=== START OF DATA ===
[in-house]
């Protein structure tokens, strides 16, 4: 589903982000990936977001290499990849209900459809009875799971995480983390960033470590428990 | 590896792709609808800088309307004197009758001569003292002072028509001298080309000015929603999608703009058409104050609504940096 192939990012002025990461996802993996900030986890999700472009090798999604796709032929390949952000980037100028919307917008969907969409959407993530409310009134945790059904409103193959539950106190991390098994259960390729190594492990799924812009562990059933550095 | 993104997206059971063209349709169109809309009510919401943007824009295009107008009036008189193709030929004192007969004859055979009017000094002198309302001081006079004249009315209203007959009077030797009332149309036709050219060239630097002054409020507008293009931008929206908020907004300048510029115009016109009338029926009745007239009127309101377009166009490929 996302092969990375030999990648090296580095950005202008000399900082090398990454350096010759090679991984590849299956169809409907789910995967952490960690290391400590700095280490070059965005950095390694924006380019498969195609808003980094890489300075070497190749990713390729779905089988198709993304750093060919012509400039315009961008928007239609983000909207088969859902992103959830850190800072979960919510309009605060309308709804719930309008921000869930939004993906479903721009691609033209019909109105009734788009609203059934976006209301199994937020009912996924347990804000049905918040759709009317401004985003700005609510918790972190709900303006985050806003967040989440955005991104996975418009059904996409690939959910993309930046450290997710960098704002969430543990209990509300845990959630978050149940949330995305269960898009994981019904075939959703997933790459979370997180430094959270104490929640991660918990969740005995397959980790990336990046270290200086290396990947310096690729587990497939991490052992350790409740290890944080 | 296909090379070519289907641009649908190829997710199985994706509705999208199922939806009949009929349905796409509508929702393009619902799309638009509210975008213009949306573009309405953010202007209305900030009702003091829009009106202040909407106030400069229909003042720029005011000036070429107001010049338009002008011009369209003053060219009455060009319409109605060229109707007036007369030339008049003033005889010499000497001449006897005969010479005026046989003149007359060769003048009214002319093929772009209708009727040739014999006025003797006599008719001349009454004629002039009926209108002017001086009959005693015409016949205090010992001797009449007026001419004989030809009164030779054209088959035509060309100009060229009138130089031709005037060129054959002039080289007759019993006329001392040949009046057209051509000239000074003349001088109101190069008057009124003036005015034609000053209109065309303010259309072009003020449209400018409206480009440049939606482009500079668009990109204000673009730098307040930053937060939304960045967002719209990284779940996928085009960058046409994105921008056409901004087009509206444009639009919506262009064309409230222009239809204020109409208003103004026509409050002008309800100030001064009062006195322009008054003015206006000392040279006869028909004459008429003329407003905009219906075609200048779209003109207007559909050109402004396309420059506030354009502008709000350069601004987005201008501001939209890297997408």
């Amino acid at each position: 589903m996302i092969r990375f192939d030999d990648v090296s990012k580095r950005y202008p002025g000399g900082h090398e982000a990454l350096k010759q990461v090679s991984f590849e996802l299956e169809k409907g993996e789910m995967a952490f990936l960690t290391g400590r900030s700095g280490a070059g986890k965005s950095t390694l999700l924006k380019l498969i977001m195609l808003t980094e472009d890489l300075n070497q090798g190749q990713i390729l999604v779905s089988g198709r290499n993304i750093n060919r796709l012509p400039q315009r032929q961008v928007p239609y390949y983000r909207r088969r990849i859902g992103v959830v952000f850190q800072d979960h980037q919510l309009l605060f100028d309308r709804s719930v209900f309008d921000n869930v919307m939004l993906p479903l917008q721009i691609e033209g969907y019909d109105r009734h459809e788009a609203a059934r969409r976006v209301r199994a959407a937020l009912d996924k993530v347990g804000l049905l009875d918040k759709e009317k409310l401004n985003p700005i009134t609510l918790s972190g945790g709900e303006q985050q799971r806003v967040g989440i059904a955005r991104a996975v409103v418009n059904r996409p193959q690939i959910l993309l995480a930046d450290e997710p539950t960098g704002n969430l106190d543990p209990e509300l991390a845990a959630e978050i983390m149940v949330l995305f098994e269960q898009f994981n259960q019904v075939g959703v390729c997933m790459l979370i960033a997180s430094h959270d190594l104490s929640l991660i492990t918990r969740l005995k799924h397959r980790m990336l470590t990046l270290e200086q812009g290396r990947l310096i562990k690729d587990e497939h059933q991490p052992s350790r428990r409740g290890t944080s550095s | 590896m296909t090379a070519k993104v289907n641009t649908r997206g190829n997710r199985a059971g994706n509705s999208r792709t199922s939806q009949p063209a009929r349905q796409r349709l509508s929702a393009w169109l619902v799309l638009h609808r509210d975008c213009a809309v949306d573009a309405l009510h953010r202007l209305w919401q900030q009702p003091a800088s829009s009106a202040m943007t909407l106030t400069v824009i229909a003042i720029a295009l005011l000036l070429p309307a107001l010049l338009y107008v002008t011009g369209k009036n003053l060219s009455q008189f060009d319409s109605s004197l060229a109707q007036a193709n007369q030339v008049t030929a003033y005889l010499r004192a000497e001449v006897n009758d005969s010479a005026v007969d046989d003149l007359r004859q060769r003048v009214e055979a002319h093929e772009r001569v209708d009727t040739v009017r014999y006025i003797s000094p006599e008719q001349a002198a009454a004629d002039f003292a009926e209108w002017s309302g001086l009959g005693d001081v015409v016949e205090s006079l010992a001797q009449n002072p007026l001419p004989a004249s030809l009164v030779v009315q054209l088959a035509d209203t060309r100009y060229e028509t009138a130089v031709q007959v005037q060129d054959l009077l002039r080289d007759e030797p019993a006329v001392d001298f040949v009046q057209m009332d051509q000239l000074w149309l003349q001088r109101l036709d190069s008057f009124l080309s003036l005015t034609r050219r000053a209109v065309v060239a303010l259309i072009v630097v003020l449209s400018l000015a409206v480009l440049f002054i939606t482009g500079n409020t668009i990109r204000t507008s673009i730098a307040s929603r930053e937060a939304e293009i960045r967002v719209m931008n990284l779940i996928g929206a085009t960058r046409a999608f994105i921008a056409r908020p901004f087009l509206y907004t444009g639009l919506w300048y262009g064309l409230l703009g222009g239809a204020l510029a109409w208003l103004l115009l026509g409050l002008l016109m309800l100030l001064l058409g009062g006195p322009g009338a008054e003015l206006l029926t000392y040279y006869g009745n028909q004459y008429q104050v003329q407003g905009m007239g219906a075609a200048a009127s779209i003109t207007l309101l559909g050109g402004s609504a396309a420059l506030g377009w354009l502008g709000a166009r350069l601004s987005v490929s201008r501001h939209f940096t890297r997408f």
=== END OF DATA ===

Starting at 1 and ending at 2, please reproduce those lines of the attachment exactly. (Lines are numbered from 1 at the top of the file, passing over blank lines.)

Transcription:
[in-house]
């Protein structure tokens, strides 16, 4: 589903982000990936977001290499990849209900459809009875799971995480983390960033470590428990 | 590896792709609808800088309307004197009758001569003292002072028509001298080309000015929603999608703009058409104050609504940096 192939990012002025990461996802993996900030986890999700472009090798999604796709032929390949952000980037100028919307917008969907969409959407993530409310009134945790059904409103193959539950106190991390098994259960390729190594492990799924812009562990059933550095 | 993104997206059971063209349709169109809309009510919401943007824009295009107008009036008189193709030929004192007969004859055979009017000094002198309302001081006079004249009315209203007959009077030797009332149309036709050219060239630097002054409020507008293009931008929206908020907004300048510029115009016109009338029926009745007239009127309101377009166009490929 996302092969990375030999990648090296580095950005202008000399900082090398990454350096010759090679991984590849299956169809409907789910995967952490960690290391400590700095280490070059965005950095390694924006380019498969195609808003980094890489300075070497190749990713390729779905089988198709993304750093060919012509400039315009961008928007239609983000909207088969859902992103959830850190800072979960919510309009605060309308709804719930309008921000869930939004993906479903721009691609033209019909109105009734788009609203059934976006209301199994937020009912996924347990804000049905918040759709009317401004985003700005609510918790972190709900303006985050806003967040989440955005991104996975418009059904996409690939959910993309930046450290997710960098704002969430543990209990509300845990959630978050149940949330995305269960898009994981019904075939959703997933790459979370997180430094959270104490929640991660918990969740005995397959980790990336990046270290200086290396990947310096690729587990497939991490052992350790409740290890944080 | 296909090379070519289907641009649908190829997710199985994706509705999208199922939806009949009929349905796409509508929702393009619902799309638009509210975008213009949306573009309405953010202007209305900030009702003091829009009106202040909407106030400069229909003042720029005011000036070429107001010049338009002008011009369209003053060219009455060009319409109605060229109707007036007369030339008049003033005889010499000497001449006897005969010479005026046989003149007359060769003048009214002319093929772009209708009727040739014999006025003797006599008719001349009454004629002039009926209108002017001086009959005693015409016949205090010992001797009449007026001419004989030809009164030779054209088959035509060309100009060229009138130089031709005037060129054959002039080289007759019993006329001392040949009046057209051509000239000074003349001088109101190069008057009124003036005015034609000053209109065309303010259309072009003020449209400018409206480009440049939606482009500079668009990109204000673009730098307040930053937060939304960045967002719209990284779940996928085009960058046409994105921008056409901004087009509206444009639009919506262009064309409230222009239809204020109409208003103004026509409050002008309800100030001064009062006195322009008054003015206006000392040279006869028909004459008429003329407003905009219906075609200048779209003109207007559909050109402004396309420059506030354009502008709000350069601004987005201008501001939209890297997408």